Surprising as it might seem, an object’s mass has no impact on how fast it falls. Instead, its speed is determined by a property of gravity called gravitational acceleration (or g for short), which is 9.81 metres per square second at the surface of our planet. This means that in one second, any object’s downward speed will increase by 9.81 metres (32.2 feet) per second because of gravity, regardless of mass. Having said that, if you imagine dropping a feather and a hammer at the same time, you don’t need to be a physicist to guess that the hammer will fall faster (mind your toes!). Gravity accelerates both objects at the same rate, but another factor comes into play: air resistance. The feather is slowed down more by the air and floats down gently, while the hammer crashes straight to the ground.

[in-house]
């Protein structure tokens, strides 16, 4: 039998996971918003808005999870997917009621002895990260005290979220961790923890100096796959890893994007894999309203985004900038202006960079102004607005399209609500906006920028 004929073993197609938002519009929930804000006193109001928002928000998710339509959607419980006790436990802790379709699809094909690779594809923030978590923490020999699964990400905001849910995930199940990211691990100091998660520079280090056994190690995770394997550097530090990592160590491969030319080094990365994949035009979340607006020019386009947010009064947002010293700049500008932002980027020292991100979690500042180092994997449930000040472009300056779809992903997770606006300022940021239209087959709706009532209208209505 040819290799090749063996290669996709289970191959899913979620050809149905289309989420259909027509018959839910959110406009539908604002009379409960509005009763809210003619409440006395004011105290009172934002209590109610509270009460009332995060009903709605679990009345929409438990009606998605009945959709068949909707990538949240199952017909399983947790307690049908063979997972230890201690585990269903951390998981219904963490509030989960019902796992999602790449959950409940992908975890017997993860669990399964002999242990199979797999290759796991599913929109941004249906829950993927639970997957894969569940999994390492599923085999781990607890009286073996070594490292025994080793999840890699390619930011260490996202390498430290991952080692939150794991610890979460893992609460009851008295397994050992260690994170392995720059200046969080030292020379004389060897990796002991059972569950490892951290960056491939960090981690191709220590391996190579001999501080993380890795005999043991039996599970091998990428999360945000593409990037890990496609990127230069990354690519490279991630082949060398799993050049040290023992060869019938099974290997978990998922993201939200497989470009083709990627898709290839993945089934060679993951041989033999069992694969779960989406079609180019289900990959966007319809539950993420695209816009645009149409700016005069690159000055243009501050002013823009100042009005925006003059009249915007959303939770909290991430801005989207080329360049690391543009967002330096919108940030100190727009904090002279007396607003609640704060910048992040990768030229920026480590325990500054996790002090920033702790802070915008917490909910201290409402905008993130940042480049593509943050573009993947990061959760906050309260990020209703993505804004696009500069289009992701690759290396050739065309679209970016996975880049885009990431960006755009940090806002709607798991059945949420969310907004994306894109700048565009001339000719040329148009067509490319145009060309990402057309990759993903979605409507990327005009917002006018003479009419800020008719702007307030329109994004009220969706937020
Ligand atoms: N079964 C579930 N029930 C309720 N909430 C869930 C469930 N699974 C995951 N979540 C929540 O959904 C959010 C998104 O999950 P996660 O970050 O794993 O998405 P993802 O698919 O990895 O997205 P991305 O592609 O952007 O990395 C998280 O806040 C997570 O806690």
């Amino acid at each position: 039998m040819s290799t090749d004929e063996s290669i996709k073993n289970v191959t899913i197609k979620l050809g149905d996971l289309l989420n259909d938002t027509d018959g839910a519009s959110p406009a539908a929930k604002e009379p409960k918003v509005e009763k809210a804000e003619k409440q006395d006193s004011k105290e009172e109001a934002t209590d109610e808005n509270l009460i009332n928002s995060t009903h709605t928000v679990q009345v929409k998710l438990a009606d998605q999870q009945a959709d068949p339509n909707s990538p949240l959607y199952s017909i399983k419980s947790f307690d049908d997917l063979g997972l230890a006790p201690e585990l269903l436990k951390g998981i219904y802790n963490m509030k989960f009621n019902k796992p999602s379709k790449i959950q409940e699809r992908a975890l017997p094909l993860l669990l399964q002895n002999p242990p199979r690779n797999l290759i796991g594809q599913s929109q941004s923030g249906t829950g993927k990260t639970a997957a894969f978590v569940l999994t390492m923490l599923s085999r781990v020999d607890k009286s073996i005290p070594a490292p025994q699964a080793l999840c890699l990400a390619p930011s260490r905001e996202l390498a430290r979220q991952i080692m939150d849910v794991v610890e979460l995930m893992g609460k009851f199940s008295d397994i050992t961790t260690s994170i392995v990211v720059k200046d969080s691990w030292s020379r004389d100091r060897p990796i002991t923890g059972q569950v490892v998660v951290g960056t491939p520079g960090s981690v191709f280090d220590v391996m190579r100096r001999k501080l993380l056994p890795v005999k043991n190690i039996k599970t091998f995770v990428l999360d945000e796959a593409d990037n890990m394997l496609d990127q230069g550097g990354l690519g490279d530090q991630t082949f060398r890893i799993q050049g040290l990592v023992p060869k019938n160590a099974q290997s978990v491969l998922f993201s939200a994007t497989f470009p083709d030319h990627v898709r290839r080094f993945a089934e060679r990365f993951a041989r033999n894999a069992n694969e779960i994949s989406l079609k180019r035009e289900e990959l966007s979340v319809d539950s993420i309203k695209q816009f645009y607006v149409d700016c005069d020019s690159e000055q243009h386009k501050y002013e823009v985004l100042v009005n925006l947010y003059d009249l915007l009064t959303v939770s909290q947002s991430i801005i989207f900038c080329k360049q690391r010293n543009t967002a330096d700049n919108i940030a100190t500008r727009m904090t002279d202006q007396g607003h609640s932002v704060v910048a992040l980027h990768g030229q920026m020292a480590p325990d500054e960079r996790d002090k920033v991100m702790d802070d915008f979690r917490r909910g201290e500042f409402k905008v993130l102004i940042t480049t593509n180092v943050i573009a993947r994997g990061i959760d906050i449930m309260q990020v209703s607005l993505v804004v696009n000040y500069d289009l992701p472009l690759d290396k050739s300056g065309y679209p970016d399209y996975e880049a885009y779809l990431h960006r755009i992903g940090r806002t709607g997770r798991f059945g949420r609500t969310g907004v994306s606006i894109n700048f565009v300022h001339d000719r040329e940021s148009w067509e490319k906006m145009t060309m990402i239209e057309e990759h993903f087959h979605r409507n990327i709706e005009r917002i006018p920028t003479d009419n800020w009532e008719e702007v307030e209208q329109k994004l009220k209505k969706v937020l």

Apollo 15 astronauts tried out this exact experiment on the Moon where there is no air, and consequently no air resistance – both hammer and feather landed at the same time. Back here on Earth, if you dropped two objects with exactly the same shape and volume but different mass, they would also fall at the same speed.
Answered by Alexandra Cheung.